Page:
- Home care – some people may require live-in carers to help them
- Psychological support – therapists or counsellors who are trained to deal with the emotions around illness and grief may be required at any point during palliative care
Palliative care is available through the NHS and some voluntary organisations, or you may seek to use a private specialist care provider.
Receiving palliative care at home
When we are unwell, it is often comforting to be at home amongst familiar surroundings and people. This is why some people choose to receive palliative care at home. It may also be a necessity if they are unable to travel to and from hospitals or therapists due to illness.
Palliative home care can involve:
- Assistance with personal care – bathing, dressing and using the toilet etc.
- Help with taking or administering medication
- Pain management
- Cleaning your home
- Meal preparation
- Help to care for any pets you may have
- Errands like food shopping or collecting prescriptions
- Supporting independent living – including helping you to move around
What can I expect from a palliative home care plan?
As we mentioned, some people receive palliative care at home rather than in a hospital or hospice. This could be through choice or necessity, but in either case, a plan will be put in place to help manage your care.
You can choose to have a live-in carer or receive regular home visits. And when you are looking for palliative home care you will need to ask questions to help you find the best fit for you or a loved one. You may wish to refer to our Questions to ask when looking for home nursing advice piece, as some of the important queries you may have are similar.
A palliative home care plan will need to include:
- Details of the illness being treated
- Medications to be taken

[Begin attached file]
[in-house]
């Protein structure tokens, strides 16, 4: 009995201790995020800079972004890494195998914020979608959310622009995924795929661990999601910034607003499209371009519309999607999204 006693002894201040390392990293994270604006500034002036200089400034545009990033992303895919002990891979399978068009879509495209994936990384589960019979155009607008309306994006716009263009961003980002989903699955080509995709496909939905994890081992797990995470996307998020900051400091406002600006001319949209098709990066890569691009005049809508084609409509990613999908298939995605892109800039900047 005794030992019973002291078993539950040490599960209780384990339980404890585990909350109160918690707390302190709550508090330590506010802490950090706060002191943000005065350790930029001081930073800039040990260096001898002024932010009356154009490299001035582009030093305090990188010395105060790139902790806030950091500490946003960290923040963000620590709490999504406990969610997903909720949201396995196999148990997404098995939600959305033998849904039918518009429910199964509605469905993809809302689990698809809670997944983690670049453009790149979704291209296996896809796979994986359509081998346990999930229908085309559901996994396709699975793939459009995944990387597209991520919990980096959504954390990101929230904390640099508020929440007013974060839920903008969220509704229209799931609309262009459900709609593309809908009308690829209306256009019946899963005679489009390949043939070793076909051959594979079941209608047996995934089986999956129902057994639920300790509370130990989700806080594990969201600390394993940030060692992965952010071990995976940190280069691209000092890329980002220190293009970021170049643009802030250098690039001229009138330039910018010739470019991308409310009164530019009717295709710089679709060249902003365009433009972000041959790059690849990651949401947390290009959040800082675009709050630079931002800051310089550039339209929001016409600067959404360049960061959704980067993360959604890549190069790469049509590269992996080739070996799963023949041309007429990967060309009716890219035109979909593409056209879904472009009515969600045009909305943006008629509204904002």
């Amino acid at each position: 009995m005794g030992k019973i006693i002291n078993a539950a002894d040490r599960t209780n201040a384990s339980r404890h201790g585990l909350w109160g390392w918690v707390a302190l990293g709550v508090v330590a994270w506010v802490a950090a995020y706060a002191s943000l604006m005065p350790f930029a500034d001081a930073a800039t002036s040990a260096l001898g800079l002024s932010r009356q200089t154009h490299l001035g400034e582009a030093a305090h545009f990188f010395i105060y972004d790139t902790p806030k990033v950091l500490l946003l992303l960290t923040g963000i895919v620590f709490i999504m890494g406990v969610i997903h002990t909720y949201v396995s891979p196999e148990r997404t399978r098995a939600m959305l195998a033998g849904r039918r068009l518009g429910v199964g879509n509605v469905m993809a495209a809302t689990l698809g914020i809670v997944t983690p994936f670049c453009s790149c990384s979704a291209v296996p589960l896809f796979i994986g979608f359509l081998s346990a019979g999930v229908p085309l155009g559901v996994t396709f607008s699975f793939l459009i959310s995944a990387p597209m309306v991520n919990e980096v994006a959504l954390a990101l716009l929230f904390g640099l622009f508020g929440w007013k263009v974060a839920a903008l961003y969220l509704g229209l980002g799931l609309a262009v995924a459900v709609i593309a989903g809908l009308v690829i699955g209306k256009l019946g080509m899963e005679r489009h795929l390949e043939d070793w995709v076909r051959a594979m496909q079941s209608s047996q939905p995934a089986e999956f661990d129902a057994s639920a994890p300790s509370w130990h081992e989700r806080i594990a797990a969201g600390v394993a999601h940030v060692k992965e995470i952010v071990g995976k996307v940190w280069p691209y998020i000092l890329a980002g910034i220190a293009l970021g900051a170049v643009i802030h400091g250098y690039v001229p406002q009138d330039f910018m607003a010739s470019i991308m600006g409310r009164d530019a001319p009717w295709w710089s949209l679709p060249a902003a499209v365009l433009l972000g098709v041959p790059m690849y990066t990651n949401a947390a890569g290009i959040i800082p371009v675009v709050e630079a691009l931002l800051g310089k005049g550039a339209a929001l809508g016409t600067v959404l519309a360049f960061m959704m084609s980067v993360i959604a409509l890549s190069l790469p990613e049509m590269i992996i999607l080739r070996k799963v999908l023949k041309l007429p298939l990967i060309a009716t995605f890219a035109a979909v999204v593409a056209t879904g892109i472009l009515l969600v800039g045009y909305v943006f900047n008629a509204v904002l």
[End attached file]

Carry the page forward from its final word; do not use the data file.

- Requirements for any mobility needs
- Timings for care (if you prefer to eat meals at a certain time or take medications etc.)
- Dietary requirements
- Religious beliefs that may affect the care or needs of the family
- Details of who to contact in the case of an emergency
As with any kind of home nursing, you will need to discuss your requirements with whoever you choose to provide the care. It is important that you get bespoke care, tailored to your needs.
Some care providers may be able to work alongside other palliative care resources such as Marie Curie Nurses
The benefits of palliative care at home
Being at home is comforting for a lot of people, especially when we are not feeling well. Receiving palliative care at home can relieve stress and means you are surrounded by people you know and trust, as well as your belongings and home comforts.
Visiting times at hospitals or in hospices can be limited. At home, friends and family can visit you when it suits you. It also means that you can get round-the-clock care from a dedicated carer, instead of waiting for ward rounds. Your carer can help you to keep family updated, instead of them having to wait a little longer for an update.